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All the animals at the Franklin Park Zoo love their kindhearted caretaker, Griffin Keyes (Kevin James). Finding himself more comfortable with a lion than a lady, Griffin decides the only way to get the girl of his dreams is to leave the zoo and find a more glamorous job to win her over. The animals, in a panic, decide to break their time-honored code of silence and reveal their biggest secret: they can talk! To keep Griffin from leaving, they decide to teach him the rules of courtship – animal style! Also featuring the voices of Cher, Nick Nolte, Adam Sandler and Sylvester Stallone.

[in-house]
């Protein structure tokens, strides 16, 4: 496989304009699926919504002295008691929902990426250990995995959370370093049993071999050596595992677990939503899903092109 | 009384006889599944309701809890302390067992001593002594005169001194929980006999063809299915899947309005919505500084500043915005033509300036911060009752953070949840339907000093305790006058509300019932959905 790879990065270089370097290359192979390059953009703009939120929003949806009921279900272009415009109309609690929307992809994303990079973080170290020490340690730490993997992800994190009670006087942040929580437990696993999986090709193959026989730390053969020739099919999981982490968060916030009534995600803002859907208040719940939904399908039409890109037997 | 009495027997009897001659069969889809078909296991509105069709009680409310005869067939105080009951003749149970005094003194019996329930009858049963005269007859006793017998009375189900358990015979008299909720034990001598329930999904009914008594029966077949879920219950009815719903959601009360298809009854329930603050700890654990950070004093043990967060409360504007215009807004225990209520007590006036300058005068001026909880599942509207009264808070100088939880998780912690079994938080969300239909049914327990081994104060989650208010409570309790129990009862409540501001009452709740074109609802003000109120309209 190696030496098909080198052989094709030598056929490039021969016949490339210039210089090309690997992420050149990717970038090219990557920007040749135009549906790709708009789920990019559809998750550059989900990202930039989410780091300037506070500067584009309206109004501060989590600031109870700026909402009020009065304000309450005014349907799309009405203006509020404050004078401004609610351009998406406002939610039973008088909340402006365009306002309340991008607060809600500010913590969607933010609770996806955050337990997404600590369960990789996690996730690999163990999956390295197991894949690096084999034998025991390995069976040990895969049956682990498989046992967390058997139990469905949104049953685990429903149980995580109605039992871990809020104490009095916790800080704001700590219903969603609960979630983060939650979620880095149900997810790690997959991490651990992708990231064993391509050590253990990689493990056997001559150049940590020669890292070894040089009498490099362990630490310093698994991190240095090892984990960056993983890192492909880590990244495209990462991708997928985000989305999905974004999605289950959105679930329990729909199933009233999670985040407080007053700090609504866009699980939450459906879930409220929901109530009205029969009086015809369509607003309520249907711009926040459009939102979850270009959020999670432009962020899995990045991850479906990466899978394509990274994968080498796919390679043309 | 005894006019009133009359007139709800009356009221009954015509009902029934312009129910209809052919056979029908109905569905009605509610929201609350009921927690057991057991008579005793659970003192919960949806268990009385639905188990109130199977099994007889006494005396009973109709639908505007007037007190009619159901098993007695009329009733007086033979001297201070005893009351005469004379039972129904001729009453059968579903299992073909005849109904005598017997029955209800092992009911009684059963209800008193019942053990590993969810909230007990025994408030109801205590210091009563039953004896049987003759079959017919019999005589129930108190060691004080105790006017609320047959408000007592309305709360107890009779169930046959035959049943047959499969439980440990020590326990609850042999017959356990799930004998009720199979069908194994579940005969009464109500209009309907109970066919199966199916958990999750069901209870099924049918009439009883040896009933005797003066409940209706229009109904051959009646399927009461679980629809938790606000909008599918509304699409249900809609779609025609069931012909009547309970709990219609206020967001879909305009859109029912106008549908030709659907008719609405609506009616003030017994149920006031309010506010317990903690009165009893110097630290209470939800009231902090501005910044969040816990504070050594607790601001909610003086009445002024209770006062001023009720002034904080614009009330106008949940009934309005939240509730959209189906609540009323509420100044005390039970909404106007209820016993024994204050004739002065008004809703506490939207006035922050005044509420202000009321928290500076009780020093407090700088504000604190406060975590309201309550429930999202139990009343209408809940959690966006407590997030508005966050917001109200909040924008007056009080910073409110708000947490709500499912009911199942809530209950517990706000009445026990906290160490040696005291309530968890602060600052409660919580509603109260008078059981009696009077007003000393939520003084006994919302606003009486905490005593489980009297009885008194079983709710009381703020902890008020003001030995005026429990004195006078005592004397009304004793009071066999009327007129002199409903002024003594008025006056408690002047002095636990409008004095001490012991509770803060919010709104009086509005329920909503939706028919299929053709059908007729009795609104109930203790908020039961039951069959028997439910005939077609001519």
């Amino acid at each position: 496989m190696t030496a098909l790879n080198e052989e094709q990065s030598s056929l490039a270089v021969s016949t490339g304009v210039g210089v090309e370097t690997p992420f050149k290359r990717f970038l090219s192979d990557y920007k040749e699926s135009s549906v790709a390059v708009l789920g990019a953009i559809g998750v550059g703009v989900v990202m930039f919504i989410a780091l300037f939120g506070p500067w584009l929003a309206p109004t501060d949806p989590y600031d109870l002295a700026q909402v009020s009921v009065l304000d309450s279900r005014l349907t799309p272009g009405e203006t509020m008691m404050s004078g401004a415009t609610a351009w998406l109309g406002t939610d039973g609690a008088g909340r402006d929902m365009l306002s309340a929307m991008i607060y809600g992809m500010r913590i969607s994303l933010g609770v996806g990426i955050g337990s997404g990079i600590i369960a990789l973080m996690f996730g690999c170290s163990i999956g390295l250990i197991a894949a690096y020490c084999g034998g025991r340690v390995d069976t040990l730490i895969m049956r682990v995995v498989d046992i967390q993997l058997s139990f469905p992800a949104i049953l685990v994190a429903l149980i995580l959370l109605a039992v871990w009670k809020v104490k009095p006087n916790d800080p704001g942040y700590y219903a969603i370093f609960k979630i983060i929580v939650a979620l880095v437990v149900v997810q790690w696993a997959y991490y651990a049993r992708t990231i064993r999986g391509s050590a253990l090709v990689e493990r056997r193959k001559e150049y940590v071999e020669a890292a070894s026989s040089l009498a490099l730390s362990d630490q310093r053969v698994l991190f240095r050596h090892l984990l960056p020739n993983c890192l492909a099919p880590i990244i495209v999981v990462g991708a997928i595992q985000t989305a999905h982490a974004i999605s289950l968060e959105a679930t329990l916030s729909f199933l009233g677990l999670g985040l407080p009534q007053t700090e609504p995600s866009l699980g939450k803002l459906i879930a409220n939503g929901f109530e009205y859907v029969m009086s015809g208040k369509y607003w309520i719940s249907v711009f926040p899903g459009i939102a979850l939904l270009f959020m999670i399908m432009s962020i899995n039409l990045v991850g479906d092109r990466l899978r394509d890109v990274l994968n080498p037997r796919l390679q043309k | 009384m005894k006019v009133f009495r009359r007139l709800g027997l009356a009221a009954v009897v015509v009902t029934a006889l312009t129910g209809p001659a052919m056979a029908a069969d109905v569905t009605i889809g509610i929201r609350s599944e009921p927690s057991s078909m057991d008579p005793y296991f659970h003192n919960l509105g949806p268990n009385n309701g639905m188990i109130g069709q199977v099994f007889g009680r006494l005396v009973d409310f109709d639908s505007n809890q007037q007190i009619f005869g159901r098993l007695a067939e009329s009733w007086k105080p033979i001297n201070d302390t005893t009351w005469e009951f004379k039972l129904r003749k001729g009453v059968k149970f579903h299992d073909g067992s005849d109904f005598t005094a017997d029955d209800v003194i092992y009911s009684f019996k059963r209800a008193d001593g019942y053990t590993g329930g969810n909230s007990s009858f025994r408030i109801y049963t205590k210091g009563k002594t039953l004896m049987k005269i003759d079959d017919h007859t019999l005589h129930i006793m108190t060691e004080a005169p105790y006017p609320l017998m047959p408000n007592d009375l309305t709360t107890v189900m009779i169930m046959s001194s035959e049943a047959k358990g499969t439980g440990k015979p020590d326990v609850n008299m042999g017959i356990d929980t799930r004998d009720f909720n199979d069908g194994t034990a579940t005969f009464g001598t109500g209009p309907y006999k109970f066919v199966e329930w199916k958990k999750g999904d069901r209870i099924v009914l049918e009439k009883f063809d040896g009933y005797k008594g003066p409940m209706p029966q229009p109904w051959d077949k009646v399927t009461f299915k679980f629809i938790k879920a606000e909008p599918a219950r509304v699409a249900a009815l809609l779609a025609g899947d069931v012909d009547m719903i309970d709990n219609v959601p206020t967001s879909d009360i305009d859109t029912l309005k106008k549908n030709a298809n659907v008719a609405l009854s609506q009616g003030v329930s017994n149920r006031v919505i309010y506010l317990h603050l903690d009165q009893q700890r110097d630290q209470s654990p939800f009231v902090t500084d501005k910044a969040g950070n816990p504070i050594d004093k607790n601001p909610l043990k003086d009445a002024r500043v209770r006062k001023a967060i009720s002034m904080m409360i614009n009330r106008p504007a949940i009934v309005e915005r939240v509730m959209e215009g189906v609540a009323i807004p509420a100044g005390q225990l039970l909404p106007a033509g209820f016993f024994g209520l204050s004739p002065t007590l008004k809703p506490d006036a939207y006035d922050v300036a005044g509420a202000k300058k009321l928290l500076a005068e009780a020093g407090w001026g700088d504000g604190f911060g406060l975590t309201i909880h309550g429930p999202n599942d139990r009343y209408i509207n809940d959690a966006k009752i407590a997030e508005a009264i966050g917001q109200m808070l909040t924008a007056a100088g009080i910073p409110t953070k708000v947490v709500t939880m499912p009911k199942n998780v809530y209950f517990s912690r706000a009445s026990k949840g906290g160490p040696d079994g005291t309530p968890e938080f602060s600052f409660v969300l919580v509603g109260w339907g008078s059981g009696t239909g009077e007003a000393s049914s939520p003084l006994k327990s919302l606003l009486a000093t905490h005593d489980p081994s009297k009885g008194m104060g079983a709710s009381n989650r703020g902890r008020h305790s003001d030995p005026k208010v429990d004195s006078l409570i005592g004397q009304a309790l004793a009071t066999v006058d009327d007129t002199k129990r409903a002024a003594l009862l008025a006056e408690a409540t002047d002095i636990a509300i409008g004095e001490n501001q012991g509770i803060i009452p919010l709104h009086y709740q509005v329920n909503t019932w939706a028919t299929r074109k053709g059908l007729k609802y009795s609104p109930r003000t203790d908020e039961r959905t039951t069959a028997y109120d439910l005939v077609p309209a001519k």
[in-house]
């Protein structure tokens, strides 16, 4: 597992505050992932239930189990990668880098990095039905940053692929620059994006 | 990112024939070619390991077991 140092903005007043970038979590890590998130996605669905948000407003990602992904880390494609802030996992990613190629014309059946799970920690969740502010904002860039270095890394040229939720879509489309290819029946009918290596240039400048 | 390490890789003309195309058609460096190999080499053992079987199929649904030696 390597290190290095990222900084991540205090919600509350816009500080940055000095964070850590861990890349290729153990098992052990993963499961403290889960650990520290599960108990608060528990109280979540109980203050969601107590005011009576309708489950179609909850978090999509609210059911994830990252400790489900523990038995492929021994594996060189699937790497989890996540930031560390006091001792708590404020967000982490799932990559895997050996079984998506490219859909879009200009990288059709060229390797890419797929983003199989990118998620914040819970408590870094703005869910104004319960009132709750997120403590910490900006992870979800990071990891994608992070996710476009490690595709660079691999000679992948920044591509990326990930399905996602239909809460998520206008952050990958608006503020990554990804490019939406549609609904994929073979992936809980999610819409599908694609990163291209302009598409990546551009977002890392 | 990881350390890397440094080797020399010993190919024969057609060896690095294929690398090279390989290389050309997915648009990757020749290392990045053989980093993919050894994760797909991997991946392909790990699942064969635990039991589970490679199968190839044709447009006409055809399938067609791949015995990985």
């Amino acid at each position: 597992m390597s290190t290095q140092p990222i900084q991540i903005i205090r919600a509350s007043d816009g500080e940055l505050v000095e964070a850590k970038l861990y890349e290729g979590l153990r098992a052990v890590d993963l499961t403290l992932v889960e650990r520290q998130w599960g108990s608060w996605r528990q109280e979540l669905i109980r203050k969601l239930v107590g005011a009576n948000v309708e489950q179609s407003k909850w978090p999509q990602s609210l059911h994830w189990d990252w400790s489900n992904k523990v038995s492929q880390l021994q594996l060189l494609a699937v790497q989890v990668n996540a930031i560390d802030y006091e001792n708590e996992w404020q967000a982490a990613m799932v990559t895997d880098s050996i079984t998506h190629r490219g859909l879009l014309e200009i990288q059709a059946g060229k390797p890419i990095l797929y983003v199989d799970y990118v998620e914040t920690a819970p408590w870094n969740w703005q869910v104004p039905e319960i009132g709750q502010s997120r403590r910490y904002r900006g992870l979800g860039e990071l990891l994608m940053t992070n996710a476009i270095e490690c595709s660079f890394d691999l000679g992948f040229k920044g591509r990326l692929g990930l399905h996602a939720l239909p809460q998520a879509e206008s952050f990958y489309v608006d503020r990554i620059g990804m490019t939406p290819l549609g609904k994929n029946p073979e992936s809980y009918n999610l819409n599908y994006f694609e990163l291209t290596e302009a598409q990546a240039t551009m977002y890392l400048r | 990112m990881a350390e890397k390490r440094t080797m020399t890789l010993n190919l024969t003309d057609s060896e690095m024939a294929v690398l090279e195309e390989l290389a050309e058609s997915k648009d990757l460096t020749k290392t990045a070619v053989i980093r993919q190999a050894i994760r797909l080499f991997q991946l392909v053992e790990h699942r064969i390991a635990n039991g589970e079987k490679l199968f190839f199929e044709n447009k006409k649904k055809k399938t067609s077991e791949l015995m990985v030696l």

Picture talking animals giving mating advice to a zookeeper who's an absolute loser with women, add a hefty dose of slapstick humor, and you've pretty much summed up Zookeeper. Griffin is a disaster with the ladies, as was proved by his failed marriage proposal to the self-absorbed Stephanie several years ago, but he's really good with animals. The animals have listened to Griffin pine over Stephanie for years, so when they overhear Stephanie saying that perhaps her rejection of Griffin was too hasty, they take action. They decide to help Griffin rekindle the relationship and become the alpha male that Stephanie wants him to be. The animals are masters at mating, but their plan to show Griffin how to act quickly breaks down and they inadvertently begin talking out loud to him. After his initial shock, Griffin starts to take the animals' advice seriously--from how to walk and roar to the extreme of marking his territory. Surprisingly, the animals' advice really works and Griffin is about to get everything he's ever dreamed of--or is he? There's plenty of star power in this film--from Kevin James as Griffin, to the voice talents of Sylvester Stallone as Joe the lion and Cher as his lioness, Adam Sandler as Donald the monkey, and Nick Nolte as Bernie the gorilla--but somehow they're all somewhat underwhelming. This film has more than its share of cheap laughs, often at the expense of some part of Griffin's body, and some viewers will find that just right for a night's entertainment. Those looking for a moral to the story will discover that it's wise to be careful what you wish for and that what you think you want may not be anything like what you really need. Zookeeper isn't a great film destined for repeated watchings, but it's not meant to be--it's a comedy that will make you laugh a bit today and forget it the second you leave the theater. (Ages 10 and older) --Tami Horiuchi